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Dear New York, here’s how not to seem anti-Semitic during COVID

11 1 5

JTA — For so many American Jews, the recent clashes between Governor Cuomo and the New York ultra-Orthodox Jewish community over new COVID-19 restrictions (and protests of them) are nothing short of a dangerous embarrassment.

It is thus unsurprising that the broader Jewish public largely viewed the raging and rioting against new restrictions as undermining collective Jewish values and credibility in deeply corrosive ways. But the disparate impact of these new restrictions on ultra-Orthodox communities — combined with Governor Cuomo and Mayor De Blasio’s repeated references to noncompliance within those communities — has provoked both growing distrust of the state and, in turn, legal challenge to its new regulations. The impacted communities see these new public health orders as unfairly targeting Jews and thereby suppressing their religious freedom.

The strategy to address both the growing trust deficit and the ongoing legal challenges is the same. The state must be far more transparent and clear in how it uses numbers and not politics to identify which neighborhoods are being subjected to increased regulation.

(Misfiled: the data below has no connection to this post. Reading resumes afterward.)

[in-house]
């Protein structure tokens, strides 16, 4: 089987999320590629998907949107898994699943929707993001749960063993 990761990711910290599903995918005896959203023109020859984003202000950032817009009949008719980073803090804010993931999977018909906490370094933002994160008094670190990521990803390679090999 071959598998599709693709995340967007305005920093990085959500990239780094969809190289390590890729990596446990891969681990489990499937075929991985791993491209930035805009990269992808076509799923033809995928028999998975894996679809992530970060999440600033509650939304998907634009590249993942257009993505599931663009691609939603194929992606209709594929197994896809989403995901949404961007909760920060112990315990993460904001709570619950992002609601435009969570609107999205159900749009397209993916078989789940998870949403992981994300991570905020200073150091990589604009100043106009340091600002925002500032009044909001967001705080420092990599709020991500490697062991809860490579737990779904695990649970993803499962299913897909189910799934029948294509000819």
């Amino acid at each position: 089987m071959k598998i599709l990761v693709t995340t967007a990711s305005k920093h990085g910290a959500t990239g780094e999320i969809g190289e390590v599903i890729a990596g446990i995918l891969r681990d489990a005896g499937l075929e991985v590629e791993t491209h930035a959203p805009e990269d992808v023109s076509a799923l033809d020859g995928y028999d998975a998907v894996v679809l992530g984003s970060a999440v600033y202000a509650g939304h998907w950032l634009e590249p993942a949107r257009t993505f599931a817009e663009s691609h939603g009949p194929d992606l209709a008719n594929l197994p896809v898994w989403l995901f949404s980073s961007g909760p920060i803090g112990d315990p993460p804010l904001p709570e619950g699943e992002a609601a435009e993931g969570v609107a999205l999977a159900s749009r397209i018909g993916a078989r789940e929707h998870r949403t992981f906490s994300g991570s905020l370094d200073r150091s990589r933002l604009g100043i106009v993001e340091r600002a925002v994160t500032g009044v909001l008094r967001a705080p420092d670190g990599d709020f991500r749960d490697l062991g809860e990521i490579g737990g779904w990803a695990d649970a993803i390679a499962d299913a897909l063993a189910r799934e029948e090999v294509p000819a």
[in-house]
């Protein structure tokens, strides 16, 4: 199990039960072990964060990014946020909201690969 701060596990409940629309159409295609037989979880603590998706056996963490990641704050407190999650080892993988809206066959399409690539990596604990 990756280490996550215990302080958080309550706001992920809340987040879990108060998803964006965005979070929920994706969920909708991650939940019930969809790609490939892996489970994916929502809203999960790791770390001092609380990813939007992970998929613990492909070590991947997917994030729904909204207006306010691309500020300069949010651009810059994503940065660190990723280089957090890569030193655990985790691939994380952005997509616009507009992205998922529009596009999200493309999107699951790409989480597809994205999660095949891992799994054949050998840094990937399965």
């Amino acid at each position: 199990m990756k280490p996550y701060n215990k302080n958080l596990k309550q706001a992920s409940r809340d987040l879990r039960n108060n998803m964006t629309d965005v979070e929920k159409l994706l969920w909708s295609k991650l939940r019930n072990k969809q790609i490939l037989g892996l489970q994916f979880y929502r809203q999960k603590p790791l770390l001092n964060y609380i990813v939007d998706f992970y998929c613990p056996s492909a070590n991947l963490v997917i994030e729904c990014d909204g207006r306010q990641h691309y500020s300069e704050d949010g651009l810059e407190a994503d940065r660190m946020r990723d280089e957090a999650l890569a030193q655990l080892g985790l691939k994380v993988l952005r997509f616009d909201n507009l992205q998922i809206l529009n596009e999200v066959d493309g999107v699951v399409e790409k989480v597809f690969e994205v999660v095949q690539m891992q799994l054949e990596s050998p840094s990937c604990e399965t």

Round one of legal challenges to the new restrictions began last week, when the Agudath Israel filed a federal lawsuit, attempting to stave off synagogue closures in advance of the impending Jewish holidays. The lawsuit, thus far, has not garnered much sympathy. Indeed, Judge Matsumoto, in rejecting the claims of religious discrimination alleged by Agudath Israel, concluded unequivocally that the “balance of equities and the public interest weigh strongly in favor of New York’s mission to protect its citizens from this global pandemic which continues to be of great concern.” The stakes, according to the judge, were simply too great to afford any leeway to houses of worship.

Although the case is still ongoing, the fanfare has largely subsided. Maybe this is as it should be: In........

© The Times of Israel (Blogs)

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